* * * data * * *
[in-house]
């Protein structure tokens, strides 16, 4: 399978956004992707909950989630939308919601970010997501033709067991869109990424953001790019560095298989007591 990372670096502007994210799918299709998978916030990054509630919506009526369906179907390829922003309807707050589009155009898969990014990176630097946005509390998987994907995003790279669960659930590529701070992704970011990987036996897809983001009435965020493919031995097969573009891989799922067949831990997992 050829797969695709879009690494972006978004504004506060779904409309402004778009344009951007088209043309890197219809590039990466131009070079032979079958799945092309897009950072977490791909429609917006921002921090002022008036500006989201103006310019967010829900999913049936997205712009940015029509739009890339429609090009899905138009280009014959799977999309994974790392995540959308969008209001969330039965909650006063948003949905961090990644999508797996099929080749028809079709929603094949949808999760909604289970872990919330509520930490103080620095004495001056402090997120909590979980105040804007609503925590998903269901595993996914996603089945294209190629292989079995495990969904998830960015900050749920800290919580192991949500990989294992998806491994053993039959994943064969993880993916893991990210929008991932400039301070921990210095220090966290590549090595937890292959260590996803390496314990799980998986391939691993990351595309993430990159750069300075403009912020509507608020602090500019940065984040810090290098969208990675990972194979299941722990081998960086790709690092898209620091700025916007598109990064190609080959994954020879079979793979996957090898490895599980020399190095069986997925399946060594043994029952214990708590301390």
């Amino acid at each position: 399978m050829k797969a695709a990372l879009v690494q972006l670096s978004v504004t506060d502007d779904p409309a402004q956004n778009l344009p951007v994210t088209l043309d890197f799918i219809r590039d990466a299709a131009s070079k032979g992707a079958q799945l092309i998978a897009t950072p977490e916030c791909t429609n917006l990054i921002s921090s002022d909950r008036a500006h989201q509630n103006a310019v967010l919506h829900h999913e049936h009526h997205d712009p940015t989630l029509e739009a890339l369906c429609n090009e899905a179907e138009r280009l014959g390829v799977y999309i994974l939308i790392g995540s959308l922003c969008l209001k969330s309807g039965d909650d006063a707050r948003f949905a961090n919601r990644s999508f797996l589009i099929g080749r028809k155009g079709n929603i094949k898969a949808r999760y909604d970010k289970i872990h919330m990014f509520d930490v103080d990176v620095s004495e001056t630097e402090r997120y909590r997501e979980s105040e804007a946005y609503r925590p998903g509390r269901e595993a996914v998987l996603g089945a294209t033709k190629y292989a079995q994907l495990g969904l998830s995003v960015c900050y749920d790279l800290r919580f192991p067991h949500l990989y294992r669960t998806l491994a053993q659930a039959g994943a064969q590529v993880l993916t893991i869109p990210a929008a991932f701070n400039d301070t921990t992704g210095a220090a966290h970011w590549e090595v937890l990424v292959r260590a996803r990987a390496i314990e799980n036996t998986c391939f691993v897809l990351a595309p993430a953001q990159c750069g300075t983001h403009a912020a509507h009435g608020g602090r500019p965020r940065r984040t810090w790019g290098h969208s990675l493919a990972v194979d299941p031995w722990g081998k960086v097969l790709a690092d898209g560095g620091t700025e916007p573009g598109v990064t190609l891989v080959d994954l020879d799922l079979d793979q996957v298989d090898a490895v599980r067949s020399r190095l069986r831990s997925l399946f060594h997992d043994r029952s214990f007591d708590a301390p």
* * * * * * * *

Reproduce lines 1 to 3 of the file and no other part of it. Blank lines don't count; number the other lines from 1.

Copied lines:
[in-house]
């Protein structure tokens, strides 16, 4: 399978956004992707909950989630939308919601970010997501033709067991869109990424953001790019560095298989007591 990372670096502007994210799918299709998978916030990054509630919506009526369906179907390829922003309807707050589009155009898969990014990176630097946005509390998987994907995003790279669960659930590529701070992704970011990987036996897809983001009435965020493919031995097969573009891989799922067949831990997992 050829797969695709879009690494972006978004504004506060779904409309402004778009344009951007088209043309890197219809590039990466131009070079032979079958799945092309897009950072977490791909429609917006921002921090002022008036500006989201103006310019967010829900999913049936997205712009940015029509739009890339429609090009899905138009280009014959799977999309994974790392995540959308969008209001969330039965909650006063948003949905961090990644999508797996099929080749028809079709929603094949949808999760909604289970872990919330509520930490103080620095004495001056402090997120909590979980105040804007609503925590998903269901595993996914996603089945294209190629292989079995495990969904998830960015900050749920800290919580192991949500990989294992998806491994053993039959994943064969993880993916893991990210929008991932400039301070921990210095220090966290590549090595937890292959260590996803390496314990799980998986391939691993990351595309993430990159750069300075403009912020509507608020602090500019940065984040810090290098969208990675990972194979299941722990081998960086790709690092898209620091700025916007598109990064190609080959994954020879079979793979996957090898490895599980020399190095069986997925399946060594043994029952214990708590301390």
């Amino acid at each position: 399978m050829k797969a695709a990372l879009v690494q972006l670096s978004v504004t506060d502007d779904p409309a402004q956004n778009l344009p951007v994210t088209l043309d890197f799918i219809r590039d990466a299709a131009s070079k032979g992707a079958q799945l092309i998978a897009t950072p977490e916030c791909t429609n917006l990054i921002s921090s002022d909950r008036a500006h989201q509630n103006a310019v967010l919506h829900h999913e049936h009526h997205d712009p940015t989630l029509e739009a890339l369906c429609n090009e899905a179907e138009r280009l014959g390829v799977y999309i994974l939308i790392g995540s959308l922003c969008l209001k969330s309807g039965d909650d006063a707050r948003f949905a961090n919601r990644s999508f797996l589009i099929g080749r028809k155009g079709n929603i094949k898969a949808r999760y909604d970010k289970i872990h919330m990014f509520d930490v103080d990176v620095s004495e001056t630097e402090r997120y909590r997501e979980s105040e804007a946005y609503r925590p998903g509390r269901e595993a996914v998987l996603g089945a294209t033709k190629y292989a079995q994907l495990g969904l998830s995003v960015c900050y749920d790279l800290r919580f192991p067991h949500l990989y294992r669960t998806l491994a053993q659930a039959g994943a064969q590529v993880l993916t893991i869109p990210a929008a991932f701070n400039d301070t921990t992704g210095a220090a966290h970011w590549e090595v937890l990424v292959r260590a996803r990987a390496i314990e799980n036996t998986c391939f691993v897809l990351a595309p993430a953001q990159c750069g300075t983001h403009a912020a509507h009435g608020g602090r500019p965020r940065r984040t810090w790019g290098h969208s990675l493919a990972v194979d299941p031995w722990g081998k960086v097969l790709a690092d898209g560095g620091t700025e916007p573009g598109v990064t190609l891989v080959d994954l020879d799922l079979d793979q996957v298989d090898a490895v599980r067949s020399r190095l069986r831990s997925l399946f060594h997992d043994r029952s214990f007591d708590a301390p």